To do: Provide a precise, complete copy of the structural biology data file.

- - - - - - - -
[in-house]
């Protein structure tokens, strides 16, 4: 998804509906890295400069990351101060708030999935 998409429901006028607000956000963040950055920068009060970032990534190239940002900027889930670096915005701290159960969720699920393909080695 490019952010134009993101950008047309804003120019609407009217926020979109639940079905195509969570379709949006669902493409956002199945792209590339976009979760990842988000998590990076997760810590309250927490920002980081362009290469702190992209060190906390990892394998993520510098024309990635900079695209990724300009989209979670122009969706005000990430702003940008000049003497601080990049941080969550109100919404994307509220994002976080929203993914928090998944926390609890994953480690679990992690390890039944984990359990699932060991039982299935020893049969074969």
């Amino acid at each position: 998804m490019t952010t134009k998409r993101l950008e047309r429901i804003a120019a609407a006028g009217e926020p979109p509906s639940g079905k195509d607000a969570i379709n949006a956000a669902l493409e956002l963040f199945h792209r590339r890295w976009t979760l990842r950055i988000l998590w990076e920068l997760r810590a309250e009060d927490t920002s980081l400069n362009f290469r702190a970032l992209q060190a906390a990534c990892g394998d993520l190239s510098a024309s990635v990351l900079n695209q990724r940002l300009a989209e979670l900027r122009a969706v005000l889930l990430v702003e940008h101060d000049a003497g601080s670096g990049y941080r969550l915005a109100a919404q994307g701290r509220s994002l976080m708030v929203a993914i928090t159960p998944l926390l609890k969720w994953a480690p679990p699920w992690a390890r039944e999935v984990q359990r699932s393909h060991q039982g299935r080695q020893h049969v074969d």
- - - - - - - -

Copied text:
[in-house]
């Protein structure tokens, strides 16, 4: 998804509906890295400069990351101060708030999935 998409429901006028607000956000963040950055920068009060970032990534190239940002900027889930670096915005701290159960969720699920393909080695 490019952010134009993101950008047309804003120019609407009217926020979109639940079905195509969570379709949006669902493409956002199945792209590339976009979760990842988000998590990076997760810590309250927490920002980081362009290469702190992209060190906390990892394998993520510098024309990635900079695209990724300009989209979670122009969706005000990430702003940008000049003497601080990049941080969550109100919404994307509220994002976080929203993914928090998944926390609890994953480690679990992690390890039944984990359990699932060991039982299935020893049969074969």
């Amino acid at each position: 998804m490019t952010t134009k998409r993101l950008e047309r429901i804003a120019a609407a006028g009217e926020p979109p509906s639940g079905k195509d607000a969570i379709n949006a956000a669902l493409e956002l963040f199945h792209r590339r890295w976009t979760l990842r950055i988000l998590w990076e920068l997760r810590a309250e009060d927490t920002s980081l400069n362009f290469r702190a970032l992209q060190a906390a990534c990892g394998d993520l190239s510098a024309s990635v990351l900079n695209q990724r940002l300009a989209e979670l900027r122009a969706v005000l889930l990430v702003e940008h101060d000049a003497g601080s670096g990049y941080r969550l915005a109100a919404q994307g701290r509220s994002l976080m708030v929203a993914i928090t159960p998944l926390l609890k969720w994953a480690p679990p699920w992690a390890r039944e999935v984990q359990r699932s393909h060991q039982g299935r080695q020893h049969v074969d």